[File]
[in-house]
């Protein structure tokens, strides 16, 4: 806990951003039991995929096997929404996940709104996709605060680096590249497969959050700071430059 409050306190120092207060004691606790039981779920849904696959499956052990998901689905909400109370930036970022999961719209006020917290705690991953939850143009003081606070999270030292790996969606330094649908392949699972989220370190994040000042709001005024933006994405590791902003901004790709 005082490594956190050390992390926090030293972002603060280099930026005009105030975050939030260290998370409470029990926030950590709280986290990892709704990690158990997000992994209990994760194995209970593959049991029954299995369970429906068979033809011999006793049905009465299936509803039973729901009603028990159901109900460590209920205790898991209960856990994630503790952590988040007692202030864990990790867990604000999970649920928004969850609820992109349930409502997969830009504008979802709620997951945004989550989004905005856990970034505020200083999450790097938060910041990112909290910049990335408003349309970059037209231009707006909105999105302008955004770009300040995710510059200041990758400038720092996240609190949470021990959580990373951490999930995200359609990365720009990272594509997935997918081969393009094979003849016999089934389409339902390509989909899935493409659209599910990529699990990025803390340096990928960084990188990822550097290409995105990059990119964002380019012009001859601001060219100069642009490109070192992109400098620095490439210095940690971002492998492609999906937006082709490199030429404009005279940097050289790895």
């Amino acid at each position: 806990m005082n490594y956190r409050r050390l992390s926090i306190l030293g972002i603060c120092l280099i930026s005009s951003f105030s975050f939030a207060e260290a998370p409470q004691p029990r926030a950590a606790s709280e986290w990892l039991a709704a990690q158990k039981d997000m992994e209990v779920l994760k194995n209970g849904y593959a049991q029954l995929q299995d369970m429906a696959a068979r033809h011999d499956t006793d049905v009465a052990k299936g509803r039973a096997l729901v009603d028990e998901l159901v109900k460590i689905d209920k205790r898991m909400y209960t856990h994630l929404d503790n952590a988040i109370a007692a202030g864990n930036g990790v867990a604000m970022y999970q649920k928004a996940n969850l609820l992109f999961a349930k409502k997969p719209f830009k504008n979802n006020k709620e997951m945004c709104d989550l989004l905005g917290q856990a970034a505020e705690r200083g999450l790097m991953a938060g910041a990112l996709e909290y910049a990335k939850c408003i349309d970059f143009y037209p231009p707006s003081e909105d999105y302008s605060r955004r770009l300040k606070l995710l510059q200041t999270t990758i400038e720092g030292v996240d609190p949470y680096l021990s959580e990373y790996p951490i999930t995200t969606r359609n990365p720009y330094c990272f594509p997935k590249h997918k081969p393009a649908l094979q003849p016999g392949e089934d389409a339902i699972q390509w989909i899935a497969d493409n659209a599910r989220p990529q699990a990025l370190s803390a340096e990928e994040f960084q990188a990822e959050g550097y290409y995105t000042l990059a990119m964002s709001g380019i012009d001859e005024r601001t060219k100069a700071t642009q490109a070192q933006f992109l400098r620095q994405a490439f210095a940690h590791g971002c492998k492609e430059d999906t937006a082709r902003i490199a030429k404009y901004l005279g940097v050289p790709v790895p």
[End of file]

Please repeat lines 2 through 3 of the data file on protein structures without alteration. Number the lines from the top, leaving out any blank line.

């Protein structure tokens, strides 16, 4: 806990951003039991995929096997929404996940709104996709605060680096590249497969959050700071430059 409050306190120092207060004691606790039981779920849904696959499956052990998901689905909400109370930036970022999961719209006020917290705690991953939850143009003081606070999270030292790996969606330094649908392949699972989220370190994040000042709001005024933006994405590791902003901004790709 005082490594956190050390992390926090030293972002603060280099930026005009105030975050939030260290998370409470029990926030950590709280986290990892709704990690158990997000992994209990994760194995209970593959049991029954299995369970429906068979033809011999006793049905009465299936509803039973729901009603028990159901109900460590209920205790898991209960856990994630503790952590988040007692202030864990990790867990604000999970649920928004969850609820992109349930409502997969830009504008979802709620997951945004989550989004905005856990970034505020200083999450790097938060910041990112909290910049990335408003349309970059037209231009707006909105999105302008955004770009300040995710510059200041990758400038720092996240609190949470021990959580990373951490999930995200359609990365720009990272594509997935997918081969393009094979003849016999089934389409339902390509989909899935493409659209599910990529699990990025803390340096990928960084990188990822550097290409995105990059990119964002380019012009001859601001060219100069642009490109070192992109400098620095490439210095940690971002492998492609999906937006082709490199030429404009005279940097050289790895």
């Amino acid at each position: 806990m005082n490594y956190r409050r050390l992390s926090i306190l030293g972002i603060c120092l280099i930026s005009s951003f105030s975050f939030a207060e260290a998370p409470q004691p029990r926030a950590a606790s709280e986290w990892l039991a709704a990690q158990k039981d997000m992994e209990v779920l994760k194995n209970g849904y593959a049991q029954l995929q299995d369970m429906a696959a068979r033809h011999d499956t006793d049905v009465a052990k299936g509803r039973a096997l729901v009603d028990e998901l159901v109900k460590i689905d209920k205790r898991m909400y209960t856990h994630l929404d503790n952590a988040i109370a007692a202030g864990n930036g990790v867990a604000m970022y999970q649920k928004a996940n969850l609820l992109f999961a349930k409502k997969p719209f830009k504008n979802n006020k709620e997951m945004c709104d989550l989004l905005g917290q856990a970034a505020e705690r200083g999450l790097m991953a938060g910041a990112l996709e909290y910049a990335k939850c408003i349309d970059f143009y037209p231009p707006s003081e909105d999105y302008s605060r955004r770009l300040k606070l995710l510059q200041t999270t990758i400038e720092g030292v996240d609190p949470y680096l021990s959580e990373y790996p951490i999930t995200t969606r359609n990365p720009y330094c990272f594509p997935k590249h997918k081969p393009a649908l094979q003849p016999g392949e089934d389409a339902i699972q390509w989909i899935a497969d493409n659209a599910r989220p990529q699990a990025l370190s803390a340096e990928e994040f960084q990188a990822e959050g550097y290409y995105t000042l990059a990119m964002s709001g380019i012009d001859e005024r601001t060219k100069a700071t642009q490109a070192q933006f992109l400098r620095q994405a490439f210095a940690h590791g971002c492998k492609e430059d999906t937006a082709r902003i490199a030429k404009y901004l005279g940097v050289p790709v790895p």